The study drug, quetiapine, which is an atypical antipsychotic drug, is primarily used in major depressive or general anxiety disorders. Since quetiapine has a higher affinity for 5-HT2 receptors rather than D2 receptors, it causes less extrapyramidal symptoms, and it also has a sedative effect due to a suppressive action via H1 receptors . Therefore, it has already been selected as a treatment option to manage ICU delirium, and a post-hoc study suggested that quetiapine is effective and resolves delirium symptoms faster than placebo (4 days vs. 14 days, p = 0.004) . Another prospective, randomized, placebo-controlled pilot study showed that quetiapine decreased the time to the first delirium resolution (1.0-day vs. 4.5 days, p = 0.001), reduced the delirium duration (36 h vs. 120 h, p = 0.006), and caused less agitation (Sedation-Agitation Scale score ≥ 5, 6 h vs. 36 h, p = 0.02) .
The present study used quetiapine prophylactically in medical ICU patients and demonstrated several meaningful results. Although quetiapine did not decrease ICU delirium incidence, it had an impact on the CAM-ICU positive rate (quetiapine vs. placebo, 14% vs. 37%) and reduced the duration of delirium. This means that the patients in the quetiapine group had less fluctuation in delirious symptoms. Additionally, the quetiapine group had a higher success rate of being weaned from mechanical ventilation. Although hospital mortality was not statistically different between groups (quetiapine vs. placebo, 20% vs. 50%, p = 0.070), the study group showed more favorable results according to the forest plot (Figure 3).
There are several evidence-based hypotheses that could explain the findings of the present study. First, a lower CAM-ICU positive rate and shorter delirium duration of the quetiapine group would make it possible to more successfully wean the study group patients from mechanical ventilation compared to the control group, and the significant difference found in this study could have influenced the favorable results in mortality. Second, it is possible that quetiapine has anti-inflammatory effects. Thus, it is possible that the favorable outcomes reported in this study were caused by anti-inflammatory effects of the drug rather than by the prevention of delirium. The authors of two experimental studies suggest an anti-inflammatory potency of quetiapine [23,35]. According to Jaehne et al., quetiapine increases anti-inflammatory and decreases pro-inflammatory cytokine levels in mice . Additionally, in a murine collagen-induced arthritis (CIA) model, the concentrations of anti-type II collagen-specific antibodies, interleukin-6, interleukin-17, and prostaglandin E2 were significantly lower in the quetiapine-treated group compared to the control group (p < 0.05) . Although the anti-inflammatory effects of quetiapine have been verified by clinical trials, the possibility that this effect influenced our favorable outcomes cannot be completely ruled out.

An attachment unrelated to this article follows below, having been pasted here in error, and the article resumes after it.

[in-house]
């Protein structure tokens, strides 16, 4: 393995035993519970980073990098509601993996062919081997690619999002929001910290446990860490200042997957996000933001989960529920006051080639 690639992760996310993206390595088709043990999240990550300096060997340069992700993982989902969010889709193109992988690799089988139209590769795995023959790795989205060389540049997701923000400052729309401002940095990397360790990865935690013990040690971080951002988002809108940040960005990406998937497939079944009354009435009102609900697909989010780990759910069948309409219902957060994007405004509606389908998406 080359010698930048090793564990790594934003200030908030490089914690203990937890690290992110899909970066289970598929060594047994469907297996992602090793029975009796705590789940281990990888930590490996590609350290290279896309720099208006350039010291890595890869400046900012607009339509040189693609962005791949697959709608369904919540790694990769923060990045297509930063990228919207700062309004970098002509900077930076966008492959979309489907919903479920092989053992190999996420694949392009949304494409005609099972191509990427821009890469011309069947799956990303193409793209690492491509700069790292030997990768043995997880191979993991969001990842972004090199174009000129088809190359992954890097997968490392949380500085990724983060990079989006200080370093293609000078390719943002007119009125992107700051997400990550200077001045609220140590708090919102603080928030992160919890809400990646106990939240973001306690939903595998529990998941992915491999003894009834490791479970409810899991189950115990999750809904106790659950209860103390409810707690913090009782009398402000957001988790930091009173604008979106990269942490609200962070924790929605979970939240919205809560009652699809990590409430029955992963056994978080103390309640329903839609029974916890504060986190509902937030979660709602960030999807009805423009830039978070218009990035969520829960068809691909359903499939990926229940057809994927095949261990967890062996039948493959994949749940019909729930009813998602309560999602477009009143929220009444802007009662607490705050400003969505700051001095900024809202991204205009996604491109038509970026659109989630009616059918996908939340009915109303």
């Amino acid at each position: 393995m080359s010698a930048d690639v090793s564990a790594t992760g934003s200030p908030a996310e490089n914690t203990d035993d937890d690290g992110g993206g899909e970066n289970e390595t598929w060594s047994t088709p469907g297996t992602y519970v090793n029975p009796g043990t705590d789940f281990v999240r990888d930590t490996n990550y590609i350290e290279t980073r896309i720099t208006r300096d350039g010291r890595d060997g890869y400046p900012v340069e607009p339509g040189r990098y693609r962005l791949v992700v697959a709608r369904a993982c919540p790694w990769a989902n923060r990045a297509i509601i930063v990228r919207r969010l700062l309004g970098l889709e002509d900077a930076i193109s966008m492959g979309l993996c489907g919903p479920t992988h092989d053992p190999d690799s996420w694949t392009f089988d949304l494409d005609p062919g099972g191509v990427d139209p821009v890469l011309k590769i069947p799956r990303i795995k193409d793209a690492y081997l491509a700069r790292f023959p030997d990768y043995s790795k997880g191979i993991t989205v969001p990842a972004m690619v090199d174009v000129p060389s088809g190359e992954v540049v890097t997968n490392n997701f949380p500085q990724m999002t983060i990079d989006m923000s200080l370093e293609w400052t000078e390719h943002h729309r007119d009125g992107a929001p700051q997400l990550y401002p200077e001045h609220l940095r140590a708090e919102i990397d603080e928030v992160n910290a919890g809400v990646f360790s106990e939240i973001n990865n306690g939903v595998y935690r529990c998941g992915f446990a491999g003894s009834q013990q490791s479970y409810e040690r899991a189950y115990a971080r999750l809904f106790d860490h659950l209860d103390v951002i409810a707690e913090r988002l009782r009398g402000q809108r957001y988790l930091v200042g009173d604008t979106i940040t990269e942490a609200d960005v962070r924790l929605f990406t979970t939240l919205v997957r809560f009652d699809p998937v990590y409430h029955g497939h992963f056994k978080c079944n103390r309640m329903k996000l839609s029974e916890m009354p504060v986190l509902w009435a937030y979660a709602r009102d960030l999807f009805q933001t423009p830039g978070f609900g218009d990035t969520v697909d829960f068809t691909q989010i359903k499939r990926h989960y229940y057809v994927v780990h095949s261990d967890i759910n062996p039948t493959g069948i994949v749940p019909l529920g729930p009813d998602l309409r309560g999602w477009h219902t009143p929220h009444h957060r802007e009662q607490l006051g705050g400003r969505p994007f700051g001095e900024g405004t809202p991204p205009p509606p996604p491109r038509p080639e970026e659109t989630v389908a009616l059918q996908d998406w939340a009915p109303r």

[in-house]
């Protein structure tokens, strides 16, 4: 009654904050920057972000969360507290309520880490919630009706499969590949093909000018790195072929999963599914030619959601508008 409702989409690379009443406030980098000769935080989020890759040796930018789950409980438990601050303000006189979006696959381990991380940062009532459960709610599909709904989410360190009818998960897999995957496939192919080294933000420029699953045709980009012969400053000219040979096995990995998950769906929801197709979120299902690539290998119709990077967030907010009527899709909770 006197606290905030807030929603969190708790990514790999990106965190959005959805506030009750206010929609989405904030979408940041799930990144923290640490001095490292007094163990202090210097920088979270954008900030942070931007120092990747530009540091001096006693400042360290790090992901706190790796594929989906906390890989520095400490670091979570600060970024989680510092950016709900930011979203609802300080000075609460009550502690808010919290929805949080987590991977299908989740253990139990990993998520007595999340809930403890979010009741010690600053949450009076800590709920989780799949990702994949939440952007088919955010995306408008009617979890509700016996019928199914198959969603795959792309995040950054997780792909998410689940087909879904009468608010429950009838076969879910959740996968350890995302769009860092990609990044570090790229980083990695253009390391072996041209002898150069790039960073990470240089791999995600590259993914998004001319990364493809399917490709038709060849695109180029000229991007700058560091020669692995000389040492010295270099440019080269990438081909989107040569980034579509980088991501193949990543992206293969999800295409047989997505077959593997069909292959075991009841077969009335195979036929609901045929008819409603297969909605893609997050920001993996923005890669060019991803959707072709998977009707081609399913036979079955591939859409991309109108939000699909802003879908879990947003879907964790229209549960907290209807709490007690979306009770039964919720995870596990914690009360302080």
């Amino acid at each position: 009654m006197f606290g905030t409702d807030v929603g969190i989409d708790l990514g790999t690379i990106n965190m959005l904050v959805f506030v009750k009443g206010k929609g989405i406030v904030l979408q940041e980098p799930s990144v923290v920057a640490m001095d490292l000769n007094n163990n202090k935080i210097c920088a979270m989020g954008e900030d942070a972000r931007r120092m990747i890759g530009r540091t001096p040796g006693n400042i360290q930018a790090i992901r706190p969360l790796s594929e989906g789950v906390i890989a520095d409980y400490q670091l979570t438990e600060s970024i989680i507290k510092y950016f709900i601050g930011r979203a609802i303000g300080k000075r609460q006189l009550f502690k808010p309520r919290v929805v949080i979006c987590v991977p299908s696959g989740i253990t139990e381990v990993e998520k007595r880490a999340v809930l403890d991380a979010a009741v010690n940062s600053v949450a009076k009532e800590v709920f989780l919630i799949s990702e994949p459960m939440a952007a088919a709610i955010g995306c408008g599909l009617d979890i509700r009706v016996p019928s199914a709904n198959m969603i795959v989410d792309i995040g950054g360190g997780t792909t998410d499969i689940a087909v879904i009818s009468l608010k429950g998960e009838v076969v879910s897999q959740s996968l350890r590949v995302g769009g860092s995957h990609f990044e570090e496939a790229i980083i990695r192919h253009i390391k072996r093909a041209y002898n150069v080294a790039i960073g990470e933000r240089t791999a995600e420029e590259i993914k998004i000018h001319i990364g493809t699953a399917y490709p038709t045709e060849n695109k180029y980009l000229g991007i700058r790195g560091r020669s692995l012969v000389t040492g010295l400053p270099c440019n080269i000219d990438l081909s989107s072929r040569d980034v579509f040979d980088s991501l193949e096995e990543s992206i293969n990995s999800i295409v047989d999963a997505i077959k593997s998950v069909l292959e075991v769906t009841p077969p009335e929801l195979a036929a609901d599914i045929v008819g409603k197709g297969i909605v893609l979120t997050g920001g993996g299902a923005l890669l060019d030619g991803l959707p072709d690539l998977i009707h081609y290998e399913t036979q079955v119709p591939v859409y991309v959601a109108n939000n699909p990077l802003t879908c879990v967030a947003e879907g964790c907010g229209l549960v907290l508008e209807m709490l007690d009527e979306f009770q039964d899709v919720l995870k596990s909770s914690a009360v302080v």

To date, nine randomized controlled trials (RCTs) for pharmacologic delirium prevention in the ICU setting have been published; five of these were studied with haloperidol, two with dexmedetomidine, and one with risperidone and rivastigmine (Table S2). Among these nine RCTs, six were designed for postoperative settings (Table S2). There have been three trials [17,18,22] that included critically ill patients in medical ICUs as well as in surgical and trauma ICUs. The MIND trial  compared three groups: haloperidol, ziprasidone, and placebo; the results showed no difference in delirium-related outcomes in medical, surgical, or trauma ICUs . In the REDUCE trial  involving 1789 critically ill patients in medical, surgical, or trauma ICUs, there was no significant difference in the number of days survived at 28 days following inclusion between patients who received prophylactic haloperidol (1 mg or 2 mg) and patients who received placebo. The other trial was published recently by Yoanna et al. , and they showed that nocturnal administration of low-dose dexmedetomidine in critically ill adults reduced the incidence of delirium during the ICU stay. They hypothesized that nocturnal dexmedetomidine would prevent delirium by improving sleep quality, but patient-reported sleep quality appeared unchanged in general medical/surgical critically ill adults.
The present study differs from these trials in that only patients in a medical ICU were enrolled. Most RCTs on pharmacologic prevention of delirium in the ICU included only postoperative patients or mixed ICU patients. These populations are usually in less severe states than patients in a medical ICU and rarely require long-term ICU management. Therefore, findings from the previous studies were not generalizable to critically ill patients in medical ICUs. Although our study population was relatively small, our findings, which suggest promising efficacy of low-dose quetiapine in preventing ICU delirium, are noteworthy. Future prospective multicenter RCTs are needed to confirm our results. Additional strengths of our study were the prospective design and the nearly complete blinding that was accomplished by the white-labeled drug and placebo doses. Finally, we tested a very low dose (12.5 mg or 25 mg) of quetiapine that was a much smaller amount than the usual dosage, and as a result, concerns of side effects could be minimized. None of the patients in the quetiapine group experienced any adverse events related to the study drug.